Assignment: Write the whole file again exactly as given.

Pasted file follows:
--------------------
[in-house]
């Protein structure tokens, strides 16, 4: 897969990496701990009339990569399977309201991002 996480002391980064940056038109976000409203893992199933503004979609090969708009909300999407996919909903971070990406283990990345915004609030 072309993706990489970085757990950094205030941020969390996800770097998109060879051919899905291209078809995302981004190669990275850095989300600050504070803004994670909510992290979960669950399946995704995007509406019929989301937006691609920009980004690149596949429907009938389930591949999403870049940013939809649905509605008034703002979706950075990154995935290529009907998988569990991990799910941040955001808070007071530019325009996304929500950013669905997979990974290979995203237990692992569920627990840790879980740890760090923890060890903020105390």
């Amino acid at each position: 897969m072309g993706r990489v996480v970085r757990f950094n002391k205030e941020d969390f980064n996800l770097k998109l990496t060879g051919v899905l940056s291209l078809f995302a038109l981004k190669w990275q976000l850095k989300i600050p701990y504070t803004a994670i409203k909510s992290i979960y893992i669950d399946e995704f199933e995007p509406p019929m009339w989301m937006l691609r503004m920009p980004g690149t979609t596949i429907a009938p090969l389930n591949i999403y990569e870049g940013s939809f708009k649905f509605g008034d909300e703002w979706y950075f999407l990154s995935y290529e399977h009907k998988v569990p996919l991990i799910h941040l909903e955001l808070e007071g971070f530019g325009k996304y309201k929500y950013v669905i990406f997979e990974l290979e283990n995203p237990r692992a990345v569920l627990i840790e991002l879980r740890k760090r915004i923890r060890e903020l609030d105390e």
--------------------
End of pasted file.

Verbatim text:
[in-house]
């Protein structure tokens, strides 16, 4: 897969990496701990009339990569399977309201991002 996480002391980064940056038109976000409203893992199933503004979609090969708009909300999407996919909903971070990406283990990345915004609030 072309993706990489970085757990950094205030941020969390996800770097998109060879051919899905291209078809995302981004190669990275850095989300600050504070803004994670909510992290979960669950399946995704995007509406019929989301937006691609920009980004690149596949429907009938389930591949999403870049940013939809649905509605008034703002979706950075990154995935290529009907998988569990991990799910941040955001808070007071530019325009996304929500950013669905997979990974290979995203237990692992569920627990840790879980740890760090923890060890903020105390």
């Amino acid at each position: 897969m072309g993706r990489v996480v970085r757990f950094n002391k205030e941020d969390f980064n996800l770097k998109l990496t060879g051919v899905l940056s291209l078809f995302a038109l981004k190669w990275q976000l850095k989300i600050p701990y504070t803004a994670i409203k909510s992290i979960y893992i669950d399946e995704f199933e995007p509406p019929m009339w989301m937006l691609r503004m920009p980004g690149t979609t596949i429907a009938p090969l389930n591949i999403y990569e870049g940013s939809f708009k649905f509605g008034d909300e703002w979706y950075f999407l990154s995935y290529e399977h009907k998988v569990p996919l991990i799910h941040l909903e955001l808070e007071g971070f530019g325009k996304y309201k929500y950013v669905i990406f997979e990974l290979e283990n995203p237990r692992a990345v569920l627990i840790e991002l879980r740890k760090r915004i923890r060890e903020l609030d105390e």